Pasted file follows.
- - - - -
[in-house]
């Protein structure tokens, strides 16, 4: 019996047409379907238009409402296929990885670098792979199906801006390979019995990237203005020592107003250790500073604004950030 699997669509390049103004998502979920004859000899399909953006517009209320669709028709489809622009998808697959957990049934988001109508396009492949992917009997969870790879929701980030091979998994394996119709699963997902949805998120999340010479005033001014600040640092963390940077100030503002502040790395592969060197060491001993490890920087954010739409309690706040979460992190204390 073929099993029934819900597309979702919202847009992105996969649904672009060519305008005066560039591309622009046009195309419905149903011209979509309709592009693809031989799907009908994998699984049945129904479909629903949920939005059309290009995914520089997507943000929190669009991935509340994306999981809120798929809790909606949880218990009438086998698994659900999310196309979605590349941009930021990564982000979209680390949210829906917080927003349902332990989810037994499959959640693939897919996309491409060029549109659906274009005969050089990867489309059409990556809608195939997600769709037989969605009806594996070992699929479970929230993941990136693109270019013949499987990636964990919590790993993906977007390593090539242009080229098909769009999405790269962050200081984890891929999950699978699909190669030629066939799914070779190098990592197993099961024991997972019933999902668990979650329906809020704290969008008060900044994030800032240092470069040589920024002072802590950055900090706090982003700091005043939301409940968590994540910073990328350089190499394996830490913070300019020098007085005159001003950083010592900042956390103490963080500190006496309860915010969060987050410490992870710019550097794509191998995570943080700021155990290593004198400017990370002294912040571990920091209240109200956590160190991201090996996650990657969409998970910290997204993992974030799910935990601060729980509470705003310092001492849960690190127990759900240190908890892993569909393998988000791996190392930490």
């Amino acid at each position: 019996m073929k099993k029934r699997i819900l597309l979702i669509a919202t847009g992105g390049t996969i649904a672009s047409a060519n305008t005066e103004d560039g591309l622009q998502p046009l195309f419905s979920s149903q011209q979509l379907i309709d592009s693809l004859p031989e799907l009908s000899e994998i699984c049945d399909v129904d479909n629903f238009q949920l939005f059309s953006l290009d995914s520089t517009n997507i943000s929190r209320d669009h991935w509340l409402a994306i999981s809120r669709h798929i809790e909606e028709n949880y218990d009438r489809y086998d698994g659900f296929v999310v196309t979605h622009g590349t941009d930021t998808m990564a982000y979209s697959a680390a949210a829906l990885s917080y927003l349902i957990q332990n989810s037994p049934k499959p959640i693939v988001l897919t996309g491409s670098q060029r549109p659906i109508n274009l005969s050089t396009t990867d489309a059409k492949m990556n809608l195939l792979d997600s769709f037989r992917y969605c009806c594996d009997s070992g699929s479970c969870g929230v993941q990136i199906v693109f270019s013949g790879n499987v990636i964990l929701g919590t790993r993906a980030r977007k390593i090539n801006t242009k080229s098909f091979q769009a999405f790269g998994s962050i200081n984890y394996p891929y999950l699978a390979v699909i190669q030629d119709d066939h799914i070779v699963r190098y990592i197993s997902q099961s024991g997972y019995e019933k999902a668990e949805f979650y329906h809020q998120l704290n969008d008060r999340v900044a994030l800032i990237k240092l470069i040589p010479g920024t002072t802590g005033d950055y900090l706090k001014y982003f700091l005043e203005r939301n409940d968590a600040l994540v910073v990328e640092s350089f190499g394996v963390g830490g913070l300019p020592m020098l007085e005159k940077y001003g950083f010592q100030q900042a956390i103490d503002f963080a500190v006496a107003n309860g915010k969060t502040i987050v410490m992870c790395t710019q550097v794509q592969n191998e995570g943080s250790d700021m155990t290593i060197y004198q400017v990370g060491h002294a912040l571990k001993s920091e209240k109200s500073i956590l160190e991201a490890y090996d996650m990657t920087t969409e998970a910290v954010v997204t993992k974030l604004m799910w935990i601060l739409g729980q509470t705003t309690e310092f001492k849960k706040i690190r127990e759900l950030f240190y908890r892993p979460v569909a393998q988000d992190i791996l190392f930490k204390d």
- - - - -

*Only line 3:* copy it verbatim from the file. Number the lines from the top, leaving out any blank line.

């Amino acid at each position: 019996m073929k099993k029934r699997i819900l597309l979702i669509a919202t847009g992105g390049t996969i649904a672009s047409a060519n305008t005066e103004d560039g591309l622009q998502p046009l195309f419905s979920s149903q011209q979509l379907i309709d592009s693809l004859p031989e799907l009908s000899e994998i699984c049945d399909v129904d479909n629903f238009q949920l939005f059309s953006l290009d995914s520089t517009n997507i943000s929190r209320d669009h991935w509340l409402a994306i999981s809120r669709h798929i809790e909606e028709n949880y218990d009438r489809y086998d698994g659900f296929v999310v196309t979605h622009g590349t941009d930021t998808m990564a982000y979209s697959a680390a949210a829906l990885s917080y927003l349902i957990q332990n989810s037994p049934k499959p959640i693939v988001l897919t996309g491409s670098q060029r549109p659906i109508n274009l005969s050089t396009t990867d489309a059409k492949m990556n809608l195939l792979d997600s769709f037989r992917y969605c009806c594996d009997s070992g699929s479970c969870g929230v993941q990136i199906v693109f270019s013949g790879n499987v990636i964990l929701g919590t790993r993906a980030r977007k390593i090539n801006t242009k080229s098909f091979q769009a999405f790269g998994s962050i200081n984890y394996p891929y999950l699978a390979v699909i190669q030629d119709d066939h799914i070779v699963r190098y990592i197993s997902q099961s024991g997972y019995e019933k999902a668990e949805f979650y329906h809020q998120l704290n969008d008060r999340v900044a994030l800032i990237k240092l470069i040589p010479g920024t002072t802590g005033d950055y900090l706090k001014y982003f700091l005043e203005r939301n409940d968590a600040l994540v910073v990328e640092s350089f190499g394996v963390g830490g913070l300019p020592m020098l007085e005159k940077y001003g950083f010592q100030q900042a956390i103490d503002f963080a500190v006496a107003n309860g915010k969060t502040i987050v410490m992870c790395t710019q550097v794509q592969n191998e995570g943080s250790d700021m155990t290593i060197y004198q400017v990370g060491h002294a912040l571990k001993s920091e209240k109200s500073i956590l160190e991201a490890y090996d996650m990657t920087t969409e998970a910290v954010v997204t993992k974030l604004m799910w935990i601060l739409g729980q509470t705003t309690e310092f001492k849960k706040i690190r127990e759900l950030f240190y908890r892993p979460v569909a393998q988000d992190i791996l190392f930490k204390d």